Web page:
It may have seemed like a “hilarious” idea at the time, but the actions of four YouTube pranksters during a 2015 video shoot involving unwitting members of the public has just landed them with prison terms.
The group, whose Trollstation YouTube channel has attracted more than 700,000 subscribers in nearly three years, specializes in “bizarre and often surreal pranks,” according to the channel’s description.
However, fake robberies carried out inside two art galleries in London was a step too far, a court decided on Monday. In one of the staged raids, three members of the group – Daniel Jarvis, 27, Ebenezer Mensah, 29, and Helder Gomes, 23 – burst into a gallery with their faces covered, shouting, “Let’s get the paintings,” the Guardian said. They’d taken with them a collection of artworks, which they then pretended to steal.
The fourth member, Endrit Ferizolli, 20, played alarm sounds through a speaker system, while Danh Van Le, 31, videoed panicking visitors as they tried to flee the scene. The court heard how members of the public caused a stampede as they tried to get away from the “robbers.” One woman fell unconscious in the chaos, while another told the court in a witness statement that she was “absolutely terrified,” BuzzFeed reported.
Members of Trollstation pleaded guilty to two counts of using threatening words or behaviour contrary to section 4 of the Public Order Act during the fake raids, which took place at London’s National Portrait Gallery and Tate Britain on 5 July, 2015. The attacks came just days after terrorists killed 30 British tourists at a resort in Tunisia, action that put security services in the U.K. capital on high alert.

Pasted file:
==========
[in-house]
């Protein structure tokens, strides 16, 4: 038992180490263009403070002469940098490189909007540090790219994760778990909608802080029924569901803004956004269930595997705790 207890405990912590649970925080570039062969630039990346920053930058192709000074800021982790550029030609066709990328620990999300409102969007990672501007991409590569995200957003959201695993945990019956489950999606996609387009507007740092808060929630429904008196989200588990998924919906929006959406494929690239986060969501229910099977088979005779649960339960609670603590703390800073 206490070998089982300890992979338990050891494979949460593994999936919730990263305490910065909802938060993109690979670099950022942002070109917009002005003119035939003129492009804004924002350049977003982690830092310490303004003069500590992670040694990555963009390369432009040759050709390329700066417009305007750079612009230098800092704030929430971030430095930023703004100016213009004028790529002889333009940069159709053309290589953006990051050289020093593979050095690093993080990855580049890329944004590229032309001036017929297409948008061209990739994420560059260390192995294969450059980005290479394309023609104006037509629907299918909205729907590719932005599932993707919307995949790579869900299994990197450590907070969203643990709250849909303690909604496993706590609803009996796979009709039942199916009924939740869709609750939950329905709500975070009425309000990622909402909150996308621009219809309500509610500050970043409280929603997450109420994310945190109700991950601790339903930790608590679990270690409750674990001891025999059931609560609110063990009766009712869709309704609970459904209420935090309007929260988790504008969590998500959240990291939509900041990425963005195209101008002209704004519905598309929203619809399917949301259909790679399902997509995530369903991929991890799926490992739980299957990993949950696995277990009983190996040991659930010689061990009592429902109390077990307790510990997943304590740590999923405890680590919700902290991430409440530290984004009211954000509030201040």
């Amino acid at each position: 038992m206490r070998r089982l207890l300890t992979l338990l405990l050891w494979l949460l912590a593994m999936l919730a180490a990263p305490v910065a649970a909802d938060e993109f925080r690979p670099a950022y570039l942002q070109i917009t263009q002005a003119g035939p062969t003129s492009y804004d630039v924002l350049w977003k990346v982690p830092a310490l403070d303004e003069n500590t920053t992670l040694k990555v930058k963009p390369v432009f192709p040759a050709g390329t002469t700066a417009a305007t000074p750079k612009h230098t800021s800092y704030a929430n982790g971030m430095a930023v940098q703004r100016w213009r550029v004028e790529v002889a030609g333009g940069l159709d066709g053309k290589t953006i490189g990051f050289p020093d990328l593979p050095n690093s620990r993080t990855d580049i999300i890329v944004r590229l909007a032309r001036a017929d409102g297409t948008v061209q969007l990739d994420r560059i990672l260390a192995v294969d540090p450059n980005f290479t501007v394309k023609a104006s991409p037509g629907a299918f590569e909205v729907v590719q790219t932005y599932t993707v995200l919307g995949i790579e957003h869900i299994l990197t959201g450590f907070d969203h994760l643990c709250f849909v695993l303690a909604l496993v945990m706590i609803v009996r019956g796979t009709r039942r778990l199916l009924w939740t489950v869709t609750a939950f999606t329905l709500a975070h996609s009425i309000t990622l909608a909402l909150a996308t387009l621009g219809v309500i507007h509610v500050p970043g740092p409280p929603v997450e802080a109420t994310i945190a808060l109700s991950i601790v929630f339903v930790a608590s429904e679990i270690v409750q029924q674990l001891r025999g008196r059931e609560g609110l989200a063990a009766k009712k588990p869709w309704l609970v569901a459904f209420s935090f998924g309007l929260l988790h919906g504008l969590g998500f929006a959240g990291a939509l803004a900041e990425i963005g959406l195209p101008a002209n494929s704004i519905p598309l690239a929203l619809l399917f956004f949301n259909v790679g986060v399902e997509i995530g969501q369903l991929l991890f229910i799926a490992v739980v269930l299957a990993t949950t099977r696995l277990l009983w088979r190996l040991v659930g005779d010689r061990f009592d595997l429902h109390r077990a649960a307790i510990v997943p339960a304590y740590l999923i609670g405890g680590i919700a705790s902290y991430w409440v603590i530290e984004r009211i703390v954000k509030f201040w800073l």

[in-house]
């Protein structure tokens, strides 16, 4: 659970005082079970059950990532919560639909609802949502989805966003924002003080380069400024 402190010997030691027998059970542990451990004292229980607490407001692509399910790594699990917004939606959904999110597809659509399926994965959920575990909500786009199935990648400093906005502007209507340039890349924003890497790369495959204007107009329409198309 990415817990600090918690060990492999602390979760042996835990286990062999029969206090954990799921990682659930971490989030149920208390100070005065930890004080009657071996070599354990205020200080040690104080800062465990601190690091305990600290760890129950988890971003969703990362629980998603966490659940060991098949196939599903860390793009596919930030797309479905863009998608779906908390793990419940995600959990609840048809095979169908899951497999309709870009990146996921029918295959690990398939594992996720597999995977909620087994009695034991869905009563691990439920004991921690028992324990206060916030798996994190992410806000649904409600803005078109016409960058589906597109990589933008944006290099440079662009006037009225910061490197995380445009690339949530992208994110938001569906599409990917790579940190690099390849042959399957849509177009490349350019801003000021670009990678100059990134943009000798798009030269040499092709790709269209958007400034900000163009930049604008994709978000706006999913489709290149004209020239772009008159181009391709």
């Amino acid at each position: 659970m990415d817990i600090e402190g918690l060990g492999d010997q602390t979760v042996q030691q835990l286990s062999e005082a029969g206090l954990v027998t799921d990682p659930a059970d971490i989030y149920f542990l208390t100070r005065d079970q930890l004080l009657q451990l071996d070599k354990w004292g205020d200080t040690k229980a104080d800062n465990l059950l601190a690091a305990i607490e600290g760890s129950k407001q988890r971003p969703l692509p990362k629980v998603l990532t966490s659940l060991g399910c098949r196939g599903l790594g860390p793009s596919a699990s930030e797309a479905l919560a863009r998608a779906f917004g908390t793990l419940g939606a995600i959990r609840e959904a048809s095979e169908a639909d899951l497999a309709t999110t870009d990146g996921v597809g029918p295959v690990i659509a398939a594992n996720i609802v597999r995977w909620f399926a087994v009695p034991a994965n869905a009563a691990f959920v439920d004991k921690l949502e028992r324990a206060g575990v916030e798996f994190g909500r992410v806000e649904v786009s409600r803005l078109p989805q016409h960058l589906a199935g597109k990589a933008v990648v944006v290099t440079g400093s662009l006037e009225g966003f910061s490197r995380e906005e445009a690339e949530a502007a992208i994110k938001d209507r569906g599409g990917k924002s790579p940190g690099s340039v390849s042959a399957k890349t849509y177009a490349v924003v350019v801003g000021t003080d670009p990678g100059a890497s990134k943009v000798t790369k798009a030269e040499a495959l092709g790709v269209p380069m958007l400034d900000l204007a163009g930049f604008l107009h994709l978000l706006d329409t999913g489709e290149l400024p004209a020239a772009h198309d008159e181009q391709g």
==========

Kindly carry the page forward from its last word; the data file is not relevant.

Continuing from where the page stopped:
Jarvis, Mensah, Gomes, and Ferizolli were each jailed for between 16 and 20 weeks. Van Le – Trollstation’s founder – is already serving a 24-week prison term for a bomb hoax filmed for another of their YouTube videos.
Defending Jarvis, Maya Chopra insisted there had been “a lack of malicious intent,” adding, “It was poorly thought out, it was meant to be a joke, it didn’t go as planned.”
The team admits its content is “intentionally provocative and controversial with the aim to get reactions from the general public in the name of comedic satire.” This particular prank also got a reaction from the authorities, and for the courts it proved to be no laughing matter.